Sorry, oil, Canadians just aren’t that into you anymore. That’s the unpolished bottom line from a new national survey by polling company Abacus Data that finds Canadians expect petroleum to be a declining part of the economy by the middle of the century—and would be happy to see that happen even sooner.
The number of Canadians surveyed who anticipate that demand for oil will be falling in 10 years has climbed 15 percentage points in just the last four months, to reach a statistical tie with those who predict oil demand will still be rising by then. If not within 10 years, then a two-to-one majority (57% to 22%) believes the shift will occur within 30—up by 18 points.
“In terms of what people would prefer to see happen,” Abacus’ Bruce Anderson and David Coletto note, “a majority (55%) would prefer to see demand in decline in 10 years; fully two-thirds would like to see demand declining in 30 years.
Strikingly, even in Alberta, more respondents want to see oil demand falling than rising by 2027, with nearly half (48%) hoping to see demand falling within 30 years, more than twice the share (20%) still cheering for demand to continue to climb through mid-century.
And, “while NDP and Liberal voters are more inclined to want to see a decline in demand for oil, a striking 44% of Conservative voters would like to see oil in decline in 10 years, and 54% feel that way on a 30-year-out basis,” the researchers note.
Asked to identify their preferred energy mix for Canada in two or three decades, no fossil fuel received support from the majority of Canadians. Solar and wind energy received the top endorsements, from 84% and 76% of respondents respectively. Sixty-two and 61% supported greater inclusion of wave and tidal and hydroelectric energy, respectively. Natural gas, the leading fossil choice, was supported by 43% of those surveyed; 24% and 15% respectively endorsed more nuclear and oil generation. The survey report showed no responses for coal, which is due to be phased out across Canada by 2030.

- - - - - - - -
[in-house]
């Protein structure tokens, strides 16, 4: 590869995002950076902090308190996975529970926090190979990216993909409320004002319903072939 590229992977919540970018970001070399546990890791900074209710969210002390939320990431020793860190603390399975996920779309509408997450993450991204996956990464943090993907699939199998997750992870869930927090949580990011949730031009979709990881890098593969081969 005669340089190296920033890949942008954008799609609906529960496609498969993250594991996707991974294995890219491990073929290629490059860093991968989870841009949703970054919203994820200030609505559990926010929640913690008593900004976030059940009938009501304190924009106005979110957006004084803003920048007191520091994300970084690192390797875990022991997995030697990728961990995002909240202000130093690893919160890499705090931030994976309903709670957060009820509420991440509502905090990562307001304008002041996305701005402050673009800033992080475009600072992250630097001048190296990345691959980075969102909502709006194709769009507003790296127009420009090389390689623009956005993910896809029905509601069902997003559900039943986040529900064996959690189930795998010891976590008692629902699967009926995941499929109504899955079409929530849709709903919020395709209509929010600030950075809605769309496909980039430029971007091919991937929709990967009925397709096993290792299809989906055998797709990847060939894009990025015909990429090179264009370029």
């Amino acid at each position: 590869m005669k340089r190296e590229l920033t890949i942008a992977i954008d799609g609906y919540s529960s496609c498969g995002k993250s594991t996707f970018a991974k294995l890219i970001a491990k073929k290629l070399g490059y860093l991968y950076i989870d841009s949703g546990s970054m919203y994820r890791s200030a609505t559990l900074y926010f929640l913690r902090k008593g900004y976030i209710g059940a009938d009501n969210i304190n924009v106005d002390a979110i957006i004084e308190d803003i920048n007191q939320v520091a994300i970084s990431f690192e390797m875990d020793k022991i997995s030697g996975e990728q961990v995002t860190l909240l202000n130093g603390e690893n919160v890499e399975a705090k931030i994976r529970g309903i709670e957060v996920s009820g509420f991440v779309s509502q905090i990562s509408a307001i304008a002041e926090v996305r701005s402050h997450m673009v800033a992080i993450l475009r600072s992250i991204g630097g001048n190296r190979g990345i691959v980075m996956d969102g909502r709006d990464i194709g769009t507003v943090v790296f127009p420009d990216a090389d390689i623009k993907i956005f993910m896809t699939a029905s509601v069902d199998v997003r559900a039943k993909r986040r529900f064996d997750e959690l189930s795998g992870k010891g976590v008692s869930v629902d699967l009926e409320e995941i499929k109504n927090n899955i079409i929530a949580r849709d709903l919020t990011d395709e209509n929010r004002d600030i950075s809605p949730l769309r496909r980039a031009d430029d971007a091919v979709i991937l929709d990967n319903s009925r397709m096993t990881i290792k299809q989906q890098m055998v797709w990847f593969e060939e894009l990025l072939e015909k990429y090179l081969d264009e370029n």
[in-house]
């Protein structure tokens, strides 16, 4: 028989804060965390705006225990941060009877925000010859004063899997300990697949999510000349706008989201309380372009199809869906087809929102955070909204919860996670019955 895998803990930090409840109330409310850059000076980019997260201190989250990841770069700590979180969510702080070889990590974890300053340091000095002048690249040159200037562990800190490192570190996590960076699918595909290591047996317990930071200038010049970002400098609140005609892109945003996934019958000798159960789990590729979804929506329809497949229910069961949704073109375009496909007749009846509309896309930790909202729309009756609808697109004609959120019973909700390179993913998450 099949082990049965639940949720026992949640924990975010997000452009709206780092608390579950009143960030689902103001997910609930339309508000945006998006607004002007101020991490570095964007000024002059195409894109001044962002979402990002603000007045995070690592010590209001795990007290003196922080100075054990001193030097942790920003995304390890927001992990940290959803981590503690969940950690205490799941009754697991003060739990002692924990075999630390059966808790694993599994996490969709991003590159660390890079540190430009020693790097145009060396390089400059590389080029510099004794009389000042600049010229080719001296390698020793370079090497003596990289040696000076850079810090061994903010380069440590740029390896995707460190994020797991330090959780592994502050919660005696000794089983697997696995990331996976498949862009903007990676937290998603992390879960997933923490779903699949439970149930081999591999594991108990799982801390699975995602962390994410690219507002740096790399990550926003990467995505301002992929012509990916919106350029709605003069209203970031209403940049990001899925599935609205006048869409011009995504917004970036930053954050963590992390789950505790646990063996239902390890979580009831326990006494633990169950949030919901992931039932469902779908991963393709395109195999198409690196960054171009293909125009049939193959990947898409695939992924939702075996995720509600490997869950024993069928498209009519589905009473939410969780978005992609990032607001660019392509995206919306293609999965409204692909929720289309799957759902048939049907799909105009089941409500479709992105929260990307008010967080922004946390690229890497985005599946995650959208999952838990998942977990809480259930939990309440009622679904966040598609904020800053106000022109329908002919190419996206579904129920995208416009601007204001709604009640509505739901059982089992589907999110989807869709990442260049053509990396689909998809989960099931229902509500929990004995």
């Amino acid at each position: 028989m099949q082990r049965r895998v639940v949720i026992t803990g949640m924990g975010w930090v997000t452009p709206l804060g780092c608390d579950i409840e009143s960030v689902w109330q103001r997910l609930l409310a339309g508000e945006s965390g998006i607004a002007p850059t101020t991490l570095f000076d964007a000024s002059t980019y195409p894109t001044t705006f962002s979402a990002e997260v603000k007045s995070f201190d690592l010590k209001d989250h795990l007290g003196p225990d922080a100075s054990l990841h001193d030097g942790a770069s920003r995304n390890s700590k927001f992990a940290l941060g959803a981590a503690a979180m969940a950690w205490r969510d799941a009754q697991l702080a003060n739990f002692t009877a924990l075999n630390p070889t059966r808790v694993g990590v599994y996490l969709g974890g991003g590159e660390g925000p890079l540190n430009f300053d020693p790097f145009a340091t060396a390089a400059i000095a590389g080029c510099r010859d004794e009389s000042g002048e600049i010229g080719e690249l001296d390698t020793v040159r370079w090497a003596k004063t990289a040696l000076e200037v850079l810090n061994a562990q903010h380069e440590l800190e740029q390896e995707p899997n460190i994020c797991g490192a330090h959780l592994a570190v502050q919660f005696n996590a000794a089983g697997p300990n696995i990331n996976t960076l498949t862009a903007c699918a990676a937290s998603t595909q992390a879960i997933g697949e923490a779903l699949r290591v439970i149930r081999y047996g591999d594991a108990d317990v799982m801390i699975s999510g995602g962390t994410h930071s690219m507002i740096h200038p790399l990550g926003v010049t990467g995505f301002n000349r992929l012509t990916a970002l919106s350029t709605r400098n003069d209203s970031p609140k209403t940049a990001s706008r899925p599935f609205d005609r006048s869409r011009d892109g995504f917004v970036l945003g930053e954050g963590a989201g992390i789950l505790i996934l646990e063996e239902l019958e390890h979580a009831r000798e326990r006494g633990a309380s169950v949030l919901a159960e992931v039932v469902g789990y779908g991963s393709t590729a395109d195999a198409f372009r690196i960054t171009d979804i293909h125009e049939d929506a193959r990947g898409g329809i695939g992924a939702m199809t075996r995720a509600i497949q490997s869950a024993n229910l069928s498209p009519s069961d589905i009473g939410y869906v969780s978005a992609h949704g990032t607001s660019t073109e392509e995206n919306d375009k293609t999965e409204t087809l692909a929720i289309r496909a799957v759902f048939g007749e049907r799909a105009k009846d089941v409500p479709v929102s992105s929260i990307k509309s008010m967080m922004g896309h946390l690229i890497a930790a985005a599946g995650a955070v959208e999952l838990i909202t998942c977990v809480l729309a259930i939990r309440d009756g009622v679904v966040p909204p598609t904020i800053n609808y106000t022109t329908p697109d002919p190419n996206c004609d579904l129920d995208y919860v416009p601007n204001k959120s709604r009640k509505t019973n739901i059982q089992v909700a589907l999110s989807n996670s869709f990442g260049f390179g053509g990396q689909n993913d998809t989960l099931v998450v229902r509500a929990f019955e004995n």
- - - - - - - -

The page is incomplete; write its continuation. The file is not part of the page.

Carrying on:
The majority of Canadians surveyed told Abacus they are “recently growing more worried about climate change, and it is changing my view of how long we should use oil.” That number includes almost half (48%) of Albertans, and more than a third (35%) of self-identified Conservatives.
As well, three-quarters of Canadians—including 70% of Albertans—worry that “Canada [will] fall behind in the race to innovate with new forms of energy because of a reliance on oil.”
On the narrower issue of building additional petroleum product pipelines, however, Abacus reports that while “negative feelings” have plateaued at around 21%, “positive feelings (44%) have dropped.” Canadians with warm feelings for pipelines still outnumber those with chilly ones by two to one, however. More than a third of those surveyed, 36%, are “neutral” on the subject.
“Worth noting,” the researchers write, is that while opposition to pipeline construction in British Columbia and Quebec is above the national average (at 29% in both cases), nearly two-thirds of British Columbians (64%) “believe the country should continue to add pipeline capacity, while investing in efforts to reduce emissions. Quebecers are evenly split on this question.”
Even on the highly-charged proposal by U.S.-owned Kinder Morgan Canada to expand its Trans Mountain pipeline, which the newly elected NDP provincial government opposes, “27% [of Abacus’ respondents] support [Trans Mountain], 32% oppose and 29% say they can support the project under some circumstances.”